Many of the diseases and disorders that affect the brain are progressive and their incidence and prevalence increase with age. Caring for those with adult-onset brain impairments frequently becomes a 24-hour, 7-day a week role. As the population ages, the need for care and for understanding the impact of these disorders on families becomes even more pressing.
Government agencies, nonprofit organizations and the media have focused increasing attention on the needs of seniors and those who provide them with support, assistance or care. Less attention has been focused on the needs of Lesbian, Gay, Bisexual and Transgender (LGBT) older adults and in particular, their caregivers, whether partners, friends or other family members. Many of the issues you or your loved one may confront—such as where to turn for help, what kinds of programs can support caregivers, how to access services—overlap with those faced by heterosexuals.
More than ever before, caregiving is recognized as a key element of everyday life for millions of families throughout the United States. As our population ages, more families are providing care for an older adult at home, and an increasing number of people will need such care in the future. Current demographic and healthcare trends make this issue even more significant:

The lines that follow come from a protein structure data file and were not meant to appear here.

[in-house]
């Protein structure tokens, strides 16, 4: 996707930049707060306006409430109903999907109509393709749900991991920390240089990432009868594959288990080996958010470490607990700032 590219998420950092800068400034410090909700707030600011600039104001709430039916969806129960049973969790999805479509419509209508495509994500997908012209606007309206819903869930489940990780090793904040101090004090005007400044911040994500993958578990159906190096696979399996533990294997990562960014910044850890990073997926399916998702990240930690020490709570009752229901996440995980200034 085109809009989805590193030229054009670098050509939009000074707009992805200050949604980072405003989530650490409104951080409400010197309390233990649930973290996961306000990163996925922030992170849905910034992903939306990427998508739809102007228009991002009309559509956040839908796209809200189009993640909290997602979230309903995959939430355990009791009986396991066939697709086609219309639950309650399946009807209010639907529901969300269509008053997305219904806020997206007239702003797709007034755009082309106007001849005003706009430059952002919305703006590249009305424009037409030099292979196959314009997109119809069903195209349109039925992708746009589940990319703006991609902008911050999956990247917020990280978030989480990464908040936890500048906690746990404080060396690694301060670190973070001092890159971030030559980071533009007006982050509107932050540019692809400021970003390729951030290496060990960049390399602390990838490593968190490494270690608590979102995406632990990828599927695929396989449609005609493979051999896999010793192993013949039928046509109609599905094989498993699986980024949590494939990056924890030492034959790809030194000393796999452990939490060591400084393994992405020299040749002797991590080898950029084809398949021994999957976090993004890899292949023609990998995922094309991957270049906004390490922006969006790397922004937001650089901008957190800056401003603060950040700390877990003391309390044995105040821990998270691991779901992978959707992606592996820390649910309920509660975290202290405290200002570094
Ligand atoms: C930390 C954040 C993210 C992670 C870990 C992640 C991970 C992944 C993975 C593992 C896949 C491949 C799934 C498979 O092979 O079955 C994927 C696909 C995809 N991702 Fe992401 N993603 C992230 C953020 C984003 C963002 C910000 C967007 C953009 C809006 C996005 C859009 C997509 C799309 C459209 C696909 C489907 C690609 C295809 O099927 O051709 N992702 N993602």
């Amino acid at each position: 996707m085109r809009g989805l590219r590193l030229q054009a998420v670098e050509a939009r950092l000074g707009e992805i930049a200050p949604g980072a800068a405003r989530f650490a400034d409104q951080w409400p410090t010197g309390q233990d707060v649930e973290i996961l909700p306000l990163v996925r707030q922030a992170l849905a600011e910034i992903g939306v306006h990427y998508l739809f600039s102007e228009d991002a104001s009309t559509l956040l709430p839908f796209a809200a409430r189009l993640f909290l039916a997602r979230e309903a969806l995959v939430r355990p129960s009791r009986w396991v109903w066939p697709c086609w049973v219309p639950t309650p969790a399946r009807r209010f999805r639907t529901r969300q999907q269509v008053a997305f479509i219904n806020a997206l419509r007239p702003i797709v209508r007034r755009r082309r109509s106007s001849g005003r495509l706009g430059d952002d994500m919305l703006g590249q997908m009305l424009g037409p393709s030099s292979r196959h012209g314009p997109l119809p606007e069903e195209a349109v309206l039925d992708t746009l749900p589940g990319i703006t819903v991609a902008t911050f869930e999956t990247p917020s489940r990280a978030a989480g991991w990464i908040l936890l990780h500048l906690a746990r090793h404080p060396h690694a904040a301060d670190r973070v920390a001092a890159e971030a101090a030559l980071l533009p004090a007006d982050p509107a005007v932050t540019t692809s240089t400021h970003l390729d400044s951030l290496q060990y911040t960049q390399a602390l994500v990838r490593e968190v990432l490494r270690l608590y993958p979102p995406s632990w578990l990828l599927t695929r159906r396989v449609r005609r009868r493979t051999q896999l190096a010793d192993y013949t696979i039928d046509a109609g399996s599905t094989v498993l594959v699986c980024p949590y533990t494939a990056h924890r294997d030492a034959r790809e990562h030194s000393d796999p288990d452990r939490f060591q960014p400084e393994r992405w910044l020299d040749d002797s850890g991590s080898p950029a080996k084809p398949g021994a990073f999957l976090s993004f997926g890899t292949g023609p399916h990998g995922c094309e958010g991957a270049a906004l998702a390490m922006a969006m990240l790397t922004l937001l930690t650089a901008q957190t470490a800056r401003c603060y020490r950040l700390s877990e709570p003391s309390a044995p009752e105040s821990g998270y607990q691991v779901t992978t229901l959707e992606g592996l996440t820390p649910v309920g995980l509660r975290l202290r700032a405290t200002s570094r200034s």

Families—not institutions—provide the majority of care to chronically ill and disabled loved ones. These families know the enormity of the burden in caring for someone with Alzheimer’s or Parkinson’s diseases, stroke, traumatic brain injury, or other long-term conditions. They also know the challenges in locating appropriate advice, services and respite.